It makes for great reality TV. In between his anti-semitic rambling there’s some great insights into life, death and genius. It’s interesting to note for example that Fischer refuses to keep his money in Icelandic national bank Landsbanki even though as his Icelandic friends argue ‘the interest is higher’. The old curmudgeon was one step ahead of the curve though because shortly after this film was shot in 2008 the global financial crisis smashed the Icelandic banking system to bits and completely destroyed Landsbanki. Such details suggest there may be more to Fischer in Iceland than the washed-up has-been he is usually portrayed as, and the film ends with the strong suggestion that his 2008 death was suspicious and that it may not even be Fischer they buried!

‘Pawn Sacrifice’ is the underwhelming and prosaic movie version featuring Tobey ‘Player X’ Maguire as Fischer, and covers mainly the early, chess-dominating years.

Mad Men (2007)

This epic work, the Cadillac of quality American television series, surgically dissects US high society so finely that no subject is left untreated, certainly not politics. ‘The President is a product’ opines one executive. And ‘it’s a ball game’ is protagonist Don Draper’s memorable consolation line to a client after his party’s 1960 election loss to the Democrats. That’s about as succinct and accurate a verdict as you can get.

Mad Men is the most comprehensive deconstruction of American culture since ‘The Godfather’. A forensic examination of the Decline and Fall of the American Empire, it is a towering, subtle, nuanced and labyrinthine study of the evolution of sexual mores and white collar social politics from the tail end of the fifties through to the beginning of the seventies.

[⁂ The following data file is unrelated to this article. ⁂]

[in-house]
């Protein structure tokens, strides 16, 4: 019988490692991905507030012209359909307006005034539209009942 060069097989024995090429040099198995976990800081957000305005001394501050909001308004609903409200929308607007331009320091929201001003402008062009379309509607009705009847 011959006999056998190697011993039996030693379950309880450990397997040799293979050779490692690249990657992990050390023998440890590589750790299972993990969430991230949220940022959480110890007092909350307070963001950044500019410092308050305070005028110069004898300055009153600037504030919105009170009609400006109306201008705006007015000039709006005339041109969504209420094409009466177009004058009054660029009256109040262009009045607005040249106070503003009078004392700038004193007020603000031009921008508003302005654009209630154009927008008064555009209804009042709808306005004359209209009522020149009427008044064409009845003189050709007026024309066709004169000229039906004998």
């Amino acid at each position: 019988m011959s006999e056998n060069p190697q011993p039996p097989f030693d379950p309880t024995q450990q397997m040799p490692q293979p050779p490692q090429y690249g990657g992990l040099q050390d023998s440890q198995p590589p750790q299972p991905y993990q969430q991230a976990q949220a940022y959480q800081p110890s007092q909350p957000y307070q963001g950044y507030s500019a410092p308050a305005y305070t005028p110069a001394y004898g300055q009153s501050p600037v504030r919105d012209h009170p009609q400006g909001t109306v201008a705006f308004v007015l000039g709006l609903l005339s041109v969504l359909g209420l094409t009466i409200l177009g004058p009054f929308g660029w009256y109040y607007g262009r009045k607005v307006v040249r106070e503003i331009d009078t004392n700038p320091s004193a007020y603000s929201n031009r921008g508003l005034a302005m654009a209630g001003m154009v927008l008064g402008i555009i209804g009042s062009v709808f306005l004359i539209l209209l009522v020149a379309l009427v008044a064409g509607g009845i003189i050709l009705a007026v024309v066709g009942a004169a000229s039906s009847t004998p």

Jon Hamm plays the USA, in the guise of captain of industry Ad man Donald Draper, whose Gatsby-like mysterious origins, manly silence and suave exterior make him the corporate face of trendy Madison Avenue firm Sterling Cooper, an arrangement that suits the blue-blood New York aristocrats who run the company.

The genius of Mad Men is that on the surface, nothing ever really happens. But if you think this is just a well-made soap opera, think again. Everything is in the details. A major question behind the drama is: does sexual morality, matter? Is Don and the others’ behavior a normal and acceptable executive convenience, an afterthought, an obvious necessity for the glamorous veneer of corporate hospitality, or are they all partying while Rome burns?